At the outset of the Melbourne Genomics workforce development program, in 2016, it was recognised internationally that there was a workforce shortage in bioinformatics expertise generally and particularly in the emerging field of clinical bioinformatics (as distinct from research bioinformatics).
Bioinformatics is a research discipline involving the analysis of biological data. Clinical bioinformatics is a cross-disciplinary field, intersecting bioinformatics, computer science and health informatics for diagnostic and clinical use.
Clinical bioinformaticians play a vital role in managing and analysing genomic information to produce a patient’s genomic test result.
The objective: to attract postgraduates in bioinformatics into the field of clinical bioinformatics, by providing real-world experience while undertaking a Master of Bioinformatics.
This project targeted students from The University of Melbourne’s Master of Bioinformatics degree. Bursaries were provided to students to undertake clinical bioinformatics research projects within the Melbourne Genomics member organisations.
A working group collaborated with the program team to liaise between The University of Melbourne and Melbourne Genomics member laboratories, to propose and support suitable clinical bioinformatics projects.
Four bursaries were awarded: one in 2017, two in 2018 and one in 2019.
Projects covered: cardiac and cancer genomics, protein domain prediction, and transcriptome sequencing.
Member organisations involved were: The University of Melbourne, The Royal Melbourne Hospital, the Australian Genome Research Facility, Murdoch Children’s Research Institute (and the Victorian Clinical Genetics Service), and the Peter MacCallum Cancer Centre.
Pre-bursary and post-bursary interviews were conducted to evaluate the value of the approach.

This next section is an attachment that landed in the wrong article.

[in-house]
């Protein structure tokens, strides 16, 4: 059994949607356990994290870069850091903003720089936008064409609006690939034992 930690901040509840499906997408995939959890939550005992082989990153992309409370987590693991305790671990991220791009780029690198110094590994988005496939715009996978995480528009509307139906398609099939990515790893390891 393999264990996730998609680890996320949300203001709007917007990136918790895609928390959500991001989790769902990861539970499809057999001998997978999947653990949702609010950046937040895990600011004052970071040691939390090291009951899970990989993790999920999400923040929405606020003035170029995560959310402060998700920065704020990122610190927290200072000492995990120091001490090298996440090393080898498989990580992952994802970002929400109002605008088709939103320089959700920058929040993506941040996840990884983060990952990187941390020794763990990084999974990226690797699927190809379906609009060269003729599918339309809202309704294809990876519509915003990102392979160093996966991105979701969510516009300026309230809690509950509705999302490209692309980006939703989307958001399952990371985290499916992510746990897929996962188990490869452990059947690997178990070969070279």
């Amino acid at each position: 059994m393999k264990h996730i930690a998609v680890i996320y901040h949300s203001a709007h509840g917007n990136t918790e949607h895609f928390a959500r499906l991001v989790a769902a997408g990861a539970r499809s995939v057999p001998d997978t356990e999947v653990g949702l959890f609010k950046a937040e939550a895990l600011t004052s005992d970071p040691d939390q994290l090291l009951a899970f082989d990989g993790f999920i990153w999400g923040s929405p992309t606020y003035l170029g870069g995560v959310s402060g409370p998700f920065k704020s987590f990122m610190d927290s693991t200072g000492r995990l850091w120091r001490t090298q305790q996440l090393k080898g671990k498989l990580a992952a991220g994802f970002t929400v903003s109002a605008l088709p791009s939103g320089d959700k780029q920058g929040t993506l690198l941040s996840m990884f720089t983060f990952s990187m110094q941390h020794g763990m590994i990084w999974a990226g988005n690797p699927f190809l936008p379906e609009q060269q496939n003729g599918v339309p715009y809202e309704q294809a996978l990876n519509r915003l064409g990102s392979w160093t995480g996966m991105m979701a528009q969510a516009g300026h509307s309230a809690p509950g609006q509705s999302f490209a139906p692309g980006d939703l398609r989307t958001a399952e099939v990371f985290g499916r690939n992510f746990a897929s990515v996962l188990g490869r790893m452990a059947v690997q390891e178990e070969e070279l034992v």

This initiative resulted in four students gaining experience in clinical bioinformatics. Students were exposed to the operational complexities of clinical and diagnostic services, including the processes and systems for variant interpretation.
Students reported increased genetics and genomics knowledge and strengthened their skills in computational aspects of bioinformatics, as well as scientific writing.
Capability and collaboration across the Melbourne Genomics Health Alliance in clinical bioinformatics were also enhanced:
Laboratories gained experience in the supervision and training of bioinformatics students.
Research groups gained a better understanding of the skills required for clinical bioinformatics (as distinct from a traditional research bioinformatics role).
Of the bursaries completed to date, two students have so far been employed in a clinical bioinformatics role (at the Peter MacCallum Cancer Centre and at a bioinformatics and molecular genetics group based in Sydney).
The availability of, and competition for, high-performing students limited the uptake of bursaries.
Students need strong computational skills to undertake research projects in clinical bioinformatics.
Alliance member organisations had limited capacity and capability to provide high-quality supervision for research projects that span both laboratory and bioinformatic fields.
Any future bursary programs to attract graduates into clinical bioinformatics should consider broadening the pool of candidates to other Master degree programs in data science (e.g. Master of Computer Science), rather than being limited to Master of Bioinformatics students.
Other approaches to growing capacity in clinical bioinformatics should also be considered, such as continuing professional development that brings together people with different expertise to learn from each other.